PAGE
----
2. Investigations and inspections at the premises of the ICT third-party service provider in relation to: records, data, procedures, etc.; summoning representatives of the critical ICT third-party service provider, including making oral or written statements; interviewing any other natural or legal person who consents to such interview for the purpose of obtaining information about the subject matter of an investigation; transmitting recordings of telephone conversations and data transmissions;
  3. to make recommendations that the supervisor considers relevant in relation to the following:
  • the application of specific ICT security and quality requirements or procedures, in particular in relation to the issuance of patches, updates, encryption and other security measures necessary to ensure the ICT security of services provided to financial organisations;
  • the use of conditions, including their technical implementation, under which the critical third party ICT service providers provide ICT services to financial entities in order to prevent the occurrence or amplification of sporadic failures or to minimise potential systemic impact in the Union financial sector in the event of ICT concentration risk;
  • under certain conditions: any planned subcontracting that the critical third-party ICT service providers intend to enter into with other third-party ICT service providers or with ICT subcontractors established in a third country and which may entail risks for the provision of services by the financial undertaking or risks for financial stability;
  1. Request reports detailing the actions taken or remedial measures implemented by the critical third party ICT service providers in relation to the issues referred to in point (2). 2) recommendations referred to in point (2).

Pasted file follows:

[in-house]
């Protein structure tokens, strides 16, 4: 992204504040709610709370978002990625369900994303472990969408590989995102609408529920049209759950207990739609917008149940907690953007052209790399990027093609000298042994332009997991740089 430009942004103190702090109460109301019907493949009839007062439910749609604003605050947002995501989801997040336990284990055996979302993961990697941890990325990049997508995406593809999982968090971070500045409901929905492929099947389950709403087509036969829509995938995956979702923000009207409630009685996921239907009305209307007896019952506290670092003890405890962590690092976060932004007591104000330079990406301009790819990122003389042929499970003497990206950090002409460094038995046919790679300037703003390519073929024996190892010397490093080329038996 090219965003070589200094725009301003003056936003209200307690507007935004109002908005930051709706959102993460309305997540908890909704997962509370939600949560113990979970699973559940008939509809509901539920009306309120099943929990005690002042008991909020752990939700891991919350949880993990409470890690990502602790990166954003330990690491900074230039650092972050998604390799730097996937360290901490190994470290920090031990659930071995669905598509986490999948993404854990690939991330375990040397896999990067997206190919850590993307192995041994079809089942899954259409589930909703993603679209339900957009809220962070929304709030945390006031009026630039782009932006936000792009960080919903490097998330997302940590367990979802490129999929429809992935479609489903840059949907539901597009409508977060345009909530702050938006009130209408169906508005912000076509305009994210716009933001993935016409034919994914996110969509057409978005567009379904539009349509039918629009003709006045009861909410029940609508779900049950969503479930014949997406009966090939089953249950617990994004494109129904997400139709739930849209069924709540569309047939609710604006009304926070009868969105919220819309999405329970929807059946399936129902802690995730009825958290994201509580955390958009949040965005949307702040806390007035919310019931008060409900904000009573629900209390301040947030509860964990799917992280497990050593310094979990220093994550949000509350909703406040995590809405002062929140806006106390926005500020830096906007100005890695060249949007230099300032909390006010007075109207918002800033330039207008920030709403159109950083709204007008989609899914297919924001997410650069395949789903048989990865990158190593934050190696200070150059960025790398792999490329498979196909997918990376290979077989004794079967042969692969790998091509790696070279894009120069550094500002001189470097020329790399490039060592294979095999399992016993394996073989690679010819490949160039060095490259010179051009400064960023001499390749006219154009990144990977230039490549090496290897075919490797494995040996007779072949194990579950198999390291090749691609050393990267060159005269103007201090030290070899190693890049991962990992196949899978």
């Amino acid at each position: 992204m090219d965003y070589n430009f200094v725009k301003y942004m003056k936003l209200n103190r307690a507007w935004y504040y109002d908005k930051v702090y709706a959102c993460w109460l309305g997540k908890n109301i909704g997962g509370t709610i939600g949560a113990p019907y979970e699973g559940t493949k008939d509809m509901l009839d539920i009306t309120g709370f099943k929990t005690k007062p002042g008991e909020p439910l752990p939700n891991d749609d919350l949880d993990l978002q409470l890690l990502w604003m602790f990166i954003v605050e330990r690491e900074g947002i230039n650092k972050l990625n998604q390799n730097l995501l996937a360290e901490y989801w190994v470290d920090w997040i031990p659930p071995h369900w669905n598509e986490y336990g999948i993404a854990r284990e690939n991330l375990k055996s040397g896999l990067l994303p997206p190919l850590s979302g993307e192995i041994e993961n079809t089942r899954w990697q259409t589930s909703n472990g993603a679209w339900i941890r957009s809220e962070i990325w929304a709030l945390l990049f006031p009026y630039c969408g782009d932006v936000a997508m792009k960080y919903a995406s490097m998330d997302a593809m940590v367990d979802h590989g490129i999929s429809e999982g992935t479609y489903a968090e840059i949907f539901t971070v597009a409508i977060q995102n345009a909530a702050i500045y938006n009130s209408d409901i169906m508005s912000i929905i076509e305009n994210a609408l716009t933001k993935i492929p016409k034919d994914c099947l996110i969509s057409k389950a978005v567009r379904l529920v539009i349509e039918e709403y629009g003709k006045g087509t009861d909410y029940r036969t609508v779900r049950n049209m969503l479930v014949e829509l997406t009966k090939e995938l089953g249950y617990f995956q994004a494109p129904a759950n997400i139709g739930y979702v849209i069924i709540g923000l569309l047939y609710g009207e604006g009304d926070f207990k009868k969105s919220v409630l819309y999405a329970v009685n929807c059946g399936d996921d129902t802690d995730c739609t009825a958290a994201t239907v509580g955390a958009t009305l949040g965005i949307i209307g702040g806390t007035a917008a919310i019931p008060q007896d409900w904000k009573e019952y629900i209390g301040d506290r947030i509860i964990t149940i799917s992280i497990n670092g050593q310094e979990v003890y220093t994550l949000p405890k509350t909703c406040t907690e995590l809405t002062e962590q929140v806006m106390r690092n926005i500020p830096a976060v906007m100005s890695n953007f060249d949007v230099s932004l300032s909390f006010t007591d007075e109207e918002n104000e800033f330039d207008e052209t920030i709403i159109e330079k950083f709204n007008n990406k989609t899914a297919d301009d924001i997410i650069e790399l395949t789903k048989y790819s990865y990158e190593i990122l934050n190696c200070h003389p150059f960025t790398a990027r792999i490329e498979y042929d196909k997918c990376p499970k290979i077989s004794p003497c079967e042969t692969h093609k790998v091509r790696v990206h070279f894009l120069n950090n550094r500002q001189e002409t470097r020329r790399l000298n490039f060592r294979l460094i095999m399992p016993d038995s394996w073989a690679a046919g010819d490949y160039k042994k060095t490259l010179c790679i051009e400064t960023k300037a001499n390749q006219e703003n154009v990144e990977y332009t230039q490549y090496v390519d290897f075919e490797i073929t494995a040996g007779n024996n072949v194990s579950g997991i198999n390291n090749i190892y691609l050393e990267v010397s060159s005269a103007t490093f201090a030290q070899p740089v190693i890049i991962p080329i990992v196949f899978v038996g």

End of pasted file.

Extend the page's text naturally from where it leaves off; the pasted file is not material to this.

The monitoring of critical ICT third-party service providers by the supervisory authority does not release financial companies from their obligation to monitor the service provider. The supervisory authorities examine how the financial companies take into account the risks identified in the recommendations for the critical ICT third-party service provider as part of their third-party risk management. If the risks are not or not sufficiently taken into account by financial undertakings, the supervisory authority shall notify the financial undertaking of its assessment and may, within 60 days of this notification, as a last resort, require financial undertakings to suspend the use of the critical third-party ICT service provider in whole or in part until the risks have been eliminated or to terminate the contracts with the critical third-party ICT service provider in whole or in part. 

Feel free to contact us at any time if you have any questions. We specialise in the realisation and implementation of compliance-related IT projects in the financial regulatory environment.

We can help you prepare for the new requirements of DORA.

We advise our clients to familiarise themselves with the regulation and the consultation versions of the RTS/IST/Guidelines, including the recitals.

Compare the requirements from DORA with the regulatory requirements that already exist (e.g. MaRisk, BAIT, EBA Guidelines on outsourcing arrangements, BaFin Cloud guidance).

For more information please contact

Marcus Columbu

Attorney at law
act legal Germany Frankfurt, Germany
Phone: +49 69 24 70 97 32